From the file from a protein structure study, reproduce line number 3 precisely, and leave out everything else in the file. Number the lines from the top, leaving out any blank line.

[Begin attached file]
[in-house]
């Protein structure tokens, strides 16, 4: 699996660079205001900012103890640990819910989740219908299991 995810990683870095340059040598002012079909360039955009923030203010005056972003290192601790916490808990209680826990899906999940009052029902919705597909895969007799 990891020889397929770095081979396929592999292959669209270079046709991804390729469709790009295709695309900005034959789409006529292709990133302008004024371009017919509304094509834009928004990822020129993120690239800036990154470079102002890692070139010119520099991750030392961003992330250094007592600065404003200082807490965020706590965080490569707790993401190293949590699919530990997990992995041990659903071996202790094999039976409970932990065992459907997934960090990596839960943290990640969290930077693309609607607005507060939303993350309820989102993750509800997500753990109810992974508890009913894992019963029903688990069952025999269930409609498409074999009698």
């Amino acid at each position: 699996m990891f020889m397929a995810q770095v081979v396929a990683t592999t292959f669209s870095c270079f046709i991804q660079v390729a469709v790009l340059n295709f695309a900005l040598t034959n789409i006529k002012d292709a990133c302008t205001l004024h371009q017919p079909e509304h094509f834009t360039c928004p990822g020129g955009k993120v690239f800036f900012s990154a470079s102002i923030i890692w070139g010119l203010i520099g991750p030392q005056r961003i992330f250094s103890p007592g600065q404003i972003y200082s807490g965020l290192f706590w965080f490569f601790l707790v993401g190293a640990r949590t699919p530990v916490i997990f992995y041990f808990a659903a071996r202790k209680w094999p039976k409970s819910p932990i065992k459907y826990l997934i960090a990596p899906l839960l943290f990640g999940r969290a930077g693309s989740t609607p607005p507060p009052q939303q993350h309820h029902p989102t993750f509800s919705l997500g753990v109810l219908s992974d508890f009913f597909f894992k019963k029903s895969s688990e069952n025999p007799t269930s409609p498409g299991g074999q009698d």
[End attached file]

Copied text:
């Amino acid at each position: 699996m990891f020889m397929a995810q770095v081979v396929a990683t592999t292959f669209s870095c270079f046709i991804q660079v390729a469709v790009l340059n295709f695309a900005l040598t034959n789409i006529k002012d292709a990133c302008t205001l004024h371009q017919p079909e509304h094509f834009t360039c928004p990822g020129g955009k993120v690239f800036f900012s990154a470079s102002i923030i890692w070139g010119l203010i520099g991750p030392q005056r961003i992330f250094s103890p007592g600065q404003i972003y200082s807490g965020l290192f706590w965080f490569f601790l707790v993401g190293a640990r949590t699919p530990v916490i997990f992995y041990f808990a659903a071996r202790k209680w094999p039976k409970s819910p932990i065992k459907y826990l997934i960090a990596p899906l839960l943290f990640g999940r969290a930077g693309s989740t609607p607005p507060p009052q939303q993350h309820h029902p989102t993750f509800s919705l997500g753990v109810l219908s992974d508890f009913f597909f894992k019963k029903s895969s688990e069952n025999p007799t269930s409609p498409g299991g074999q009698d």